The Capehart-Crocker House is a designated Raleigh Historic Landmark. It was built in 1898 by Adolphus G. Bauer, a notable architect local to the Raleigh area. The house was originally owned by Lucy Capehart, daughter of former State Attorney General Bartholomew Moore, and her husband B.A. Capehart. The Capehart's owned the house until Lucy's death in 1908. The house then became the residence of sheriff H.H. Crocker until 1947. In 1971, it was acquired by the N.C. State Government and has served as government offices since. In 1979, the Capehart-Crocker house was moved from 403 North Wilmington St, to its current location on Blount St.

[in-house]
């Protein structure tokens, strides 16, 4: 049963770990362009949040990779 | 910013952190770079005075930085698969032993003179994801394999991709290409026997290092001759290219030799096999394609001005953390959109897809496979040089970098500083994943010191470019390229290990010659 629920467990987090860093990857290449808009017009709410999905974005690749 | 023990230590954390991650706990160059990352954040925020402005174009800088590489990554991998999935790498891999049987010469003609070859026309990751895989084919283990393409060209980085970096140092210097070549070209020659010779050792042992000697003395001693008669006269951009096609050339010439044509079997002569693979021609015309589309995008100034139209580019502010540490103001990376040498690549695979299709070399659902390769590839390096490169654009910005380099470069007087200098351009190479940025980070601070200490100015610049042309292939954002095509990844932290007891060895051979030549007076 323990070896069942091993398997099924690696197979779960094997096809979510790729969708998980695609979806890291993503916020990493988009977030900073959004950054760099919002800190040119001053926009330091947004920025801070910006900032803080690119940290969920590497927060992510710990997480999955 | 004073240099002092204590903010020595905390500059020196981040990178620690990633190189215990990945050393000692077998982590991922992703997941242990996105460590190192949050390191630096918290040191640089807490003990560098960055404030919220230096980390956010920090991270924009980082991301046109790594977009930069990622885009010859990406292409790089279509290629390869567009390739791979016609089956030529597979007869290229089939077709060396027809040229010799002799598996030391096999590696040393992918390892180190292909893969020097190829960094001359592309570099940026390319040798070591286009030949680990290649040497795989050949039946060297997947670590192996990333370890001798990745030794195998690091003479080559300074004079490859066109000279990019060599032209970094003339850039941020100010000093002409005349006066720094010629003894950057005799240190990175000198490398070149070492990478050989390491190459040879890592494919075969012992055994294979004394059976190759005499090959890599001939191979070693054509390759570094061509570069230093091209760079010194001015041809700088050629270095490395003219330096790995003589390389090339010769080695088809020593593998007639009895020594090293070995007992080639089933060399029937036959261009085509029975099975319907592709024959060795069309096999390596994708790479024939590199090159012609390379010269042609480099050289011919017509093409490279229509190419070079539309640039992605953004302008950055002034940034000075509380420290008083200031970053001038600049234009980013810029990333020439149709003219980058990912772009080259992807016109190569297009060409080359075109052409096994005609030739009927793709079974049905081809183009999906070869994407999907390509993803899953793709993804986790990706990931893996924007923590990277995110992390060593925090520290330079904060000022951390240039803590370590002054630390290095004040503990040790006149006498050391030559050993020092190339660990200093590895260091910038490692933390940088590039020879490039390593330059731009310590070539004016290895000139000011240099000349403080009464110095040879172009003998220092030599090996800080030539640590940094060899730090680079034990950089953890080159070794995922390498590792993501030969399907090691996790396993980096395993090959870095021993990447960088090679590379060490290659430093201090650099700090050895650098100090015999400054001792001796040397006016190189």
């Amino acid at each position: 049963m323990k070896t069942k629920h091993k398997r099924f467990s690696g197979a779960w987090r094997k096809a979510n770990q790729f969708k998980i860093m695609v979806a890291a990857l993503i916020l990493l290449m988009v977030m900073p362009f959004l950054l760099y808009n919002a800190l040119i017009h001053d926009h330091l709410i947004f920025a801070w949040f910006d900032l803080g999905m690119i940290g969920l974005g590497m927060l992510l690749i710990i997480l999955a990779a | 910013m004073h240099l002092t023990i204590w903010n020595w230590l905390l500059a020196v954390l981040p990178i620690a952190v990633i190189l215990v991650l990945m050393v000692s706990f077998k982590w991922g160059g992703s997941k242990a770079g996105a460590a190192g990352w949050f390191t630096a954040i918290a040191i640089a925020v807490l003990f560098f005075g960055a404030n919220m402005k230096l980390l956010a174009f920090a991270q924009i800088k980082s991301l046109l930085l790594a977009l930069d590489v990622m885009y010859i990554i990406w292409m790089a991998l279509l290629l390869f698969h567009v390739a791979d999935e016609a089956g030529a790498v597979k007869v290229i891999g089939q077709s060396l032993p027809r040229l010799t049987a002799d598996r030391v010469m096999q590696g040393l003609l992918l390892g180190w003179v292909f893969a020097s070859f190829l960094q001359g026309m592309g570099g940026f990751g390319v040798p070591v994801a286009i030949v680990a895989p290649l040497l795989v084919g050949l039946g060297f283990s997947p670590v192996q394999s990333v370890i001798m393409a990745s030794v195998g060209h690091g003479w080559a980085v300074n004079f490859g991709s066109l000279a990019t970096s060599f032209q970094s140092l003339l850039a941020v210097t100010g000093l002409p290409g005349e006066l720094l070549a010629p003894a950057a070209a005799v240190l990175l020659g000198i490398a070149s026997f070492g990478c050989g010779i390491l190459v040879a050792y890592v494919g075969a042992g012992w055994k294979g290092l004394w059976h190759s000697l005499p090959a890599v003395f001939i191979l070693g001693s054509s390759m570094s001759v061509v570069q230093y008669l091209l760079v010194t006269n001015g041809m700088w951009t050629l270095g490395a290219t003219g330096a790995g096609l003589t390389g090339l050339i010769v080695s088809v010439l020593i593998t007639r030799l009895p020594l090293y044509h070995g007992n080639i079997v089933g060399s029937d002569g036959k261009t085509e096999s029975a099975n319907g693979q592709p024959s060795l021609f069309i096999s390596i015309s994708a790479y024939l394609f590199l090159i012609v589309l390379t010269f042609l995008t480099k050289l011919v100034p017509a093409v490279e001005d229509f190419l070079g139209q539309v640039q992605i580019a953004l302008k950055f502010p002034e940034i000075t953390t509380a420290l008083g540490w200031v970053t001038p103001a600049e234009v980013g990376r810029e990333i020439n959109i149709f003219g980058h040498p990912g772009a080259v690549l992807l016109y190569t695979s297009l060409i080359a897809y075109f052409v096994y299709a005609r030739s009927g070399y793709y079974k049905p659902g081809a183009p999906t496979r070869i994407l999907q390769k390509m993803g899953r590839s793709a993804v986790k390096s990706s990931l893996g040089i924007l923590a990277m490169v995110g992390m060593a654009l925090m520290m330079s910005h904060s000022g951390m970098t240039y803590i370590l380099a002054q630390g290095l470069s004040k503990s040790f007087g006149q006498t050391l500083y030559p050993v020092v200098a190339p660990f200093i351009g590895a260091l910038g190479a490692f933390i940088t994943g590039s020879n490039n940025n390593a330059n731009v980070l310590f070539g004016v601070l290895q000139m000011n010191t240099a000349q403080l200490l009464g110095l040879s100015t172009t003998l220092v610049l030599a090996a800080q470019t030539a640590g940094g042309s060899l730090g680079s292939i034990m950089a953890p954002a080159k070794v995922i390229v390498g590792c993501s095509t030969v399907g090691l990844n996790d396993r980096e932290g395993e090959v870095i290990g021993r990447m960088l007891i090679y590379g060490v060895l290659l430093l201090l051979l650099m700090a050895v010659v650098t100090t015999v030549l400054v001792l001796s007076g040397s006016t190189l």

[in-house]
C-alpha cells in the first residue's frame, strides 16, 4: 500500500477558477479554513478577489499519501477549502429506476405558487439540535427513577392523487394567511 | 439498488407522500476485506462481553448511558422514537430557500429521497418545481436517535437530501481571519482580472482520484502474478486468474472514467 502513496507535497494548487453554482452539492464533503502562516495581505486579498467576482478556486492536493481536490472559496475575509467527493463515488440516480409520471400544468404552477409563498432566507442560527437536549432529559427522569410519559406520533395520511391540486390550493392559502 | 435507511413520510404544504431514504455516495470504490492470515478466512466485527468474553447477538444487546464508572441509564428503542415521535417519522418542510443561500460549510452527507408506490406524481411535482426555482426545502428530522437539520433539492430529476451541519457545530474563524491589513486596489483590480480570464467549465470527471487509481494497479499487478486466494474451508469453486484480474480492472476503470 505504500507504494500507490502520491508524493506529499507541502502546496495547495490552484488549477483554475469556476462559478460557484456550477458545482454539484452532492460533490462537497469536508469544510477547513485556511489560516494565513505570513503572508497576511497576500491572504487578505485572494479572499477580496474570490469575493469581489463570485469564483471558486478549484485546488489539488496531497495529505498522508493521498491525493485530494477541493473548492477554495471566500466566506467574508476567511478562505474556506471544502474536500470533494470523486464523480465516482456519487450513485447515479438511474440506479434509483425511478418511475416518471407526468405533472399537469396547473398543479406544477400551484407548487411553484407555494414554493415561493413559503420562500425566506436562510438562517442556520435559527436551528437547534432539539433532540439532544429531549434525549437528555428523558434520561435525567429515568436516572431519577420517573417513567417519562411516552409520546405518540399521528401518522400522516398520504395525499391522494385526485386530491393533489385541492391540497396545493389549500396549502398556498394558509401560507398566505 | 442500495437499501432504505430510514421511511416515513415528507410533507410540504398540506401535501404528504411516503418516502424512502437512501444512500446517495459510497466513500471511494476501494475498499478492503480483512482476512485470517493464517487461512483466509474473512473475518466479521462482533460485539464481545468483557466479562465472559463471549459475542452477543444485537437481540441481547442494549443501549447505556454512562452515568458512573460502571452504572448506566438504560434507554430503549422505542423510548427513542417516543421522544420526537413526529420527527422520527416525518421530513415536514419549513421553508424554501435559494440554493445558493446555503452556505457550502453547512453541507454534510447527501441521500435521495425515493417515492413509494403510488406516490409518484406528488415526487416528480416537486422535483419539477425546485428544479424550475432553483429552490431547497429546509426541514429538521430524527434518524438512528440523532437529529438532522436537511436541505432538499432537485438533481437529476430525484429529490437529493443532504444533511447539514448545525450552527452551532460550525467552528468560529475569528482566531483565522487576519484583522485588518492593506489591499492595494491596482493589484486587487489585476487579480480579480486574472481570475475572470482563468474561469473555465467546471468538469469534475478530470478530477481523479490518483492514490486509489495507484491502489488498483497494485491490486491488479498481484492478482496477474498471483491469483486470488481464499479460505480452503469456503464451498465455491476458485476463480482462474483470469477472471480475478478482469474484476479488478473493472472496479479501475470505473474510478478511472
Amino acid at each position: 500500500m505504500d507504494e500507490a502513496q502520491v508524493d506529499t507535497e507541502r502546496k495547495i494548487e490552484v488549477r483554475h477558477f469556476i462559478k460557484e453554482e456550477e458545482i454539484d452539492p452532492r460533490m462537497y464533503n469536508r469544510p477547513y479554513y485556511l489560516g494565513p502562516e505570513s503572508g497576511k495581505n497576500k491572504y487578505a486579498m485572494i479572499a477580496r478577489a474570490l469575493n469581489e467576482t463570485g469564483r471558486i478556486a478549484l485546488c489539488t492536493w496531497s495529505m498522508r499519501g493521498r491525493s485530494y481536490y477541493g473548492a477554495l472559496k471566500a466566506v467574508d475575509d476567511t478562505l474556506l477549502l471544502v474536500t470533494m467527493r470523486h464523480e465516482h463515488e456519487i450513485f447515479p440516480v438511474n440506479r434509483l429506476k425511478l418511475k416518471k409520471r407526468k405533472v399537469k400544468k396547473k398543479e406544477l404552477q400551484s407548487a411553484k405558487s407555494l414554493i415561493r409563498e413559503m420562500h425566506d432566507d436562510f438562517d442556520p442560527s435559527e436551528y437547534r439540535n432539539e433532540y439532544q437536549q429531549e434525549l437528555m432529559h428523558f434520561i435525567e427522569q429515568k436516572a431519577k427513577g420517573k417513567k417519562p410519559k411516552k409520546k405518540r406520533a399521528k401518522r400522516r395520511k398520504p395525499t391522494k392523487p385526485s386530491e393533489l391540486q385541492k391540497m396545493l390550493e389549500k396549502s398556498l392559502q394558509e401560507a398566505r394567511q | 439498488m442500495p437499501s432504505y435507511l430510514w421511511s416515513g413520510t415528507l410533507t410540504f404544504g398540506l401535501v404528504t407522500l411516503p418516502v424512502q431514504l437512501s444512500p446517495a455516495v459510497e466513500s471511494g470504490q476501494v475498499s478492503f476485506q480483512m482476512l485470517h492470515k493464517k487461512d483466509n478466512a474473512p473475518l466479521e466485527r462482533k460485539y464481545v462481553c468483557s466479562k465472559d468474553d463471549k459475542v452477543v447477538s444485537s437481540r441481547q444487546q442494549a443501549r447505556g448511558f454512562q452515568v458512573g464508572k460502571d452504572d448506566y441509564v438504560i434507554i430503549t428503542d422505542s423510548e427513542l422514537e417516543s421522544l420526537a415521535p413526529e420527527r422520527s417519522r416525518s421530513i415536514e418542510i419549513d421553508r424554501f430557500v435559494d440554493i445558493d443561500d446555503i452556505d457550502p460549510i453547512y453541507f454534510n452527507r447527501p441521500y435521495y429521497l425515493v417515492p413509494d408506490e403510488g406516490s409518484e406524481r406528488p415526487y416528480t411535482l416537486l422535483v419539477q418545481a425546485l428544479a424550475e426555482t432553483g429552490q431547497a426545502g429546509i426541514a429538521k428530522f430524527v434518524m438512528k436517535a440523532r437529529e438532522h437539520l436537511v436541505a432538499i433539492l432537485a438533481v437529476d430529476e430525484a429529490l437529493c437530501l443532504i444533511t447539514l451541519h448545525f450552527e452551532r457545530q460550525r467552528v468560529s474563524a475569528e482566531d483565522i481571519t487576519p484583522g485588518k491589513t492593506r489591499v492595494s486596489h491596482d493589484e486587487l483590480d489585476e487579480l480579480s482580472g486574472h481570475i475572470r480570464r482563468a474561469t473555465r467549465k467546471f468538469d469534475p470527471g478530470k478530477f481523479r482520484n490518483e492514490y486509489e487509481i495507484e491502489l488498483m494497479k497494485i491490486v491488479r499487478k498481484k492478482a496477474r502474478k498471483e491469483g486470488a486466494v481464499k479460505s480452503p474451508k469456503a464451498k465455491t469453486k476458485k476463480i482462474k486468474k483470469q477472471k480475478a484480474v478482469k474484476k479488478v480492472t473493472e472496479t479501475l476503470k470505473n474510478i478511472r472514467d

The Ethics Commission's offices were located in the Capehart-Crocker House until August 2017, when the Commission's staff was moved to the Dobbs Building following the merger of the Commission and the State Board of Elections. The Commission will be returning to the House in the next few months.